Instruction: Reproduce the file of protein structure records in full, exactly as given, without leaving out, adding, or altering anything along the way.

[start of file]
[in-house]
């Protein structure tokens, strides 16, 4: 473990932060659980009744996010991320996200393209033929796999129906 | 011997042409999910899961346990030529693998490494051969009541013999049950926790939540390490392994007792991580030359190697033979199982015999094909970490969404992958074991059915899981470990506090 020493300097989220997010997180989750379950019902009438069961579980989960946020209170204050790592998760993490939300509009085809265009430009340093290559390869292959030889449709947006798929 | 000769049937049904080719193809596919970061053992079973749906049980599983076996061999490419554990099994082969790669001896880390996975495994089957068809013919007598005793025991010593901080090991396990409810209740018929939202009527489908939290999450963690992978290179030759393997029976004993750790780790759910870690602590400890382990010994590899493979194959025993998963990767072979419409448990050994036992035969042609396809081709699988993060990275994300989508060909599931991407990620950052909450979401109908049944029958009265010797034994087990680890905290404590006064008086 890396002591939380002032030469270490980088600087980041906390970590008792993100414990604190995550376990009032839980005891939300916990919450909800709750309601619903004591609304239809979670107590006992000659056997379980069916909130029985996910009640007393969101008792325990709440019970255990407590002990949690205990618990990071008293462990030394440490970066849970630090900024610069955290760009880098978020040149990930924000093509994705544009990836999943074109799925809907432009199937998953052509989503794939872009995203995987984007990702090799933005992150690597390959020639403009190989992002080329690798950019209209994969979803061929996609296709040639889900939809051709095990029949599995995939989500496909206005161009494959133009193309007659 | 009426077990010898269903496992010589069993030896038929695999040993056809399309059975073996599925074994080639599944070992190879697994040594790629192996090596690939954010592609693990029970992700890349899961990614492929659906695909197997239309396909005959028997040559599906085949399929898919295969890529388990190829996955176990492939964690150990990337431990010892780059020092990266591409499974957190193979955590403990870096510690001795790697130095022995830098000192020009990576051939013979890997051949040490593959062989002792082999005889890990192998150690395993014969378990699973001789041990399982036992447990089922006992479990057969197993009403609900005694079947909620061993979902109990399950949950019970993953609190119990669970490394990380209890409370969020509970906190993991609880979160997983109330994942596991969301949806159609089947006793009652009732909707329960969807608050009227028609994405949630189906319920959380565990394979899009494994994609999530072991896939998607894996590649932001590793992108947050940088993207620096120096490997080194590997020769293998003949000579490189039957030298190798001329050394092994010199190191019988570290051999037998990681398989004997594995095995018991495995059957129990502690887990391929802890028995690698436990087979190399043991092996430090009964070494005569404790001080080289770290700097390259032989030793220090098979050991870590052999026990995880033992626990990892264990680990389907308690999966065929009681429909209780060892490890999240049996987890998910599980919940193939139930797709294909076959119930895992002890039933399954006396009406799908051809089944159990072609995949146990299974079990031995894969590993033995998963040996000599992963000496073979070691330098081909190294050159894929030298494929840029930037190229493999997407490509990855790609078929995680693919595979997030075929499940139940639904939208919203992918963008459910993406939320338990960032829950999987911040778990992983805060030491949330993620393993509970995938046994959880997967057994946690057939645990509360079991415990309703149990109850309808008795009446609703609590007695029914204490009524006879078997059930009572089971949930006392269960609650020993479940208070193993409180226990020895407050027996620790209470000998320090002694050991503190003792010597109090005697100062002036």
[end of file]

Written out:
[in-house]
């Protein structure tokens, strides 16, 4: 473990932060659980009744996010991320996200393209033929796999129906 | 011997042409999910899961346990030529693998490494051969009541013999049950926790939540390490392994007792991580030359190697033979199982015999094909970490969404992958074991059915899981470990506090 020493300097989220997010997180989750379950019902009438069961579980989960946020209170204050790592998760993490939300509009085809265009430009340093290559390869292959030889449709947006798929 | 000769049937049904080719193809596919970061053992079973749906049980599983076996061999490419554990099994082969790669001896880390996975495994089957068809013919007598005793025991010593901080090991396990409810209740018929939202009527489908939290999450963690992978290179030759393997029976004993750790780790759910870690602590400890382990010994590899493979194959025993998963990767072979419409448990050994036992035969042609396809081709699988993060990275994300989508060909599931991407990620950052909450979401109908049944029958009265010797034994087990680890905290404590006064008086 890396002591939380002032030469270490980088600087980041906390970590008792993100414990604190995550376990009032839980005891939300916990919450909800709750309601619903004591609304239809979670107590006992000659056997379980069916909130029985996910009640007393969101008792325990709440019970255990407590002990949690205990618990990071008293462990030394440490970066849970630090900024610069955290760009880098978020040149990930924000093509994705544009990836999943074109799925809907432009199937998953052509989503794939872009995203995987984007990702090799933005992150690597390959020639403009190989992002080329690798950019209209994969979803061929996609296709040639889900939809051709095990029949599995995939989500496909206005161009494959133009193309007659 | 009426077990010898269903496992010589069993030896038929695999040993056809399309059975073996599925074994080639599944070992190879697994040594790629192996090596690939954010592609693990029970992700890349899961990614492929659906695909197997239309396909005959028997040559599906085949399929898919295969890529388990190829996955176990492939964690150990990337431990010892780059020092990266591409499974957190193979955590403990870096510690001795790697130095022995830098000192020009990576051939013979890997051949040490593959062989002792082999005889890990192998150690395993014969378990699973001789041990399982036992447990089922006992479990057969197993009403609900005694079947909620061993979902109990399950949950019970993953609190119990669970490394990380209890409370969020509970906190993991609880979160997983109330994942596991969301949806159609089947006793009652009732909707329960969807608050009227028609994405949630189906319920959380565990394979899009494994994609999530072991896939998607894996590649932001590793992108947050940088993207620096120096490997080194590997020769293998003949000579490189039957030298190798001329050394092994010199190191019988570290051999037998990681398989004997594995095995018991495995059957129990502690887990391929802890028995690698436990087979190399043991092996430090009964070494005569404790001080080289770290700097390259032989030793220090098979050991870590052999026990995880033992626990990892264990680990389907308690999966065929009681429909209780060892490890999240049996987890998910599980919940193939139930797709294909076959119930895992002890039933399954006396009406799908051809089944159990072609995949146990299974079990031995894969590993033995998963040996000599992963000496073979070691330098081909190294050159894929030298494929840029930037190229493999997407490509990855790609078929995680693919595979997030075929499940139940639904939208919203992918963008459910993406939320338990960032829950999987911040778990992983805060030491949330993620393993509970995938046994959880997967057994946690057939645990509360079991415990309703149990109850309808008795009446609703609590007695029914204490009524006879078997059930009572089971949930006392269960609650020993479940208070193993409180226990020895407050027996620790209470000998320090002694050991503190003792010597109090005697100062002036």